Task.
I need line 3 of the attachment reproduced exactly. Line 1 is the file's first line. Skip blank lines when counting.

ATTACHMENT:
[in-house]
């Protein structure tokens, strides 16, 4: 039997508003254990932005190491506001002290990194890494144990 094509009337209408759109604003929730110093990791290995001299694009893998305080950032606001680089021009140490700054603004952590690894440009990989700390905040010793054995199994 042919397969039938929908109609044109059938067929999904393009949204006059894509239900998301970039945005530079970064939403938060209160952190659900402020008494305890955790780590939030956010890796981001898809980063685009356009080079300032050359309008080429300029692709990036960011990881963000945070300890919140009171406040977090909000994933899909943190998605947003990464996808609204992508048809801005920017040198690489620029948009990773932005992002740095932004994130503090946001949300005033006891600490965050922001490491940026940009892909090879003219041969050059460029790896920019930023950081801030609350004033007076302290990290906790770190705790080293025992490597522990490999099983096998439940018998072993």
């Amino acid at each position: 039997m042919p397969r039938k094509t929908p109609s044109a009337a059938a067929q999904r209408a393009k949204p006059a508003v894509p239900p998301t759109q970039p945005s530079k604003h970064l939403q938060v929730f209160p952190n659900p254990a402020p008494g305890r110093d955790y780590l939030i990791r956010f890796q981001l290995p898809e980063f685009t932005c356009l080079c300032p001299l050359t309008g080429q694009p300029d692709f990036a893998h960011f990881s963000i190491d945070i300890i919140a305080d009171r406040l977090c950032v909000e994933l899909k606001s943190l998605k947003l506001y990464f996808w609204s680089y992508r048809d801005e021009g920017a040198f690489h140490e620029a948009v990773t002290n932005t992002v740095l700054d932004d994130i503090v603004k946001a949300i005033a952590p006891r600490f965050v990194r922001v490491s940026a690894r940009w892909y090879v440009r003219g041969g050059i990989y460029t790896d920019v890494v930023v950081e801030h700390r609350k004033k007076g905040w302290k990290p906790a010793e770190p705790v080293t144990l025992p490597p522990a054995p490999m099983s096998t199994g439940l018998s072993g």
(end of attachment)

């Amino acid at each position: 039997m042919p397969r039938k094509t929908p109609s044109a009337a059938a067929q999904r209408a393009k949204p006059a508003v894509p239900p998301t759109q970039p945005s530079k604003h970064l939403q938060v929730f209160p952190n659900p254990a402020p008494g305890r110093d955790y780590l939030i990791r956010f890796q981001l290995p898809e980063f685009t932005c356009l080079c300032p001299l050359t309008g080429q694009p300029d692709f990036a893998h960011f990881s963000i190491d945070i300890i919140a305080d009171r406040l977090c950032v909000e994933l899909k606001s943190l998605k947003l506001y990464f996808w609204s680089y992508r048809d801005e021009g920017a040198f690489h140490e620029a948009v990773t002290n932005t992002v740095l700054d932004d994130i503090v603004k946001a949300i005033a952590p006891r600490f965050v990194r922001v490491s940026a690894r940009w892909y090879v440009r003219g041969g050059i990989y460029t790896d920019v890494v930023v950081e801030h700390r609350k004033k007076g905040w302290k990290p906790a010793e770190p705790v080293t144990l025992p490597p522990a054995p490999m099983s096998t199994g439940l018998s072993g």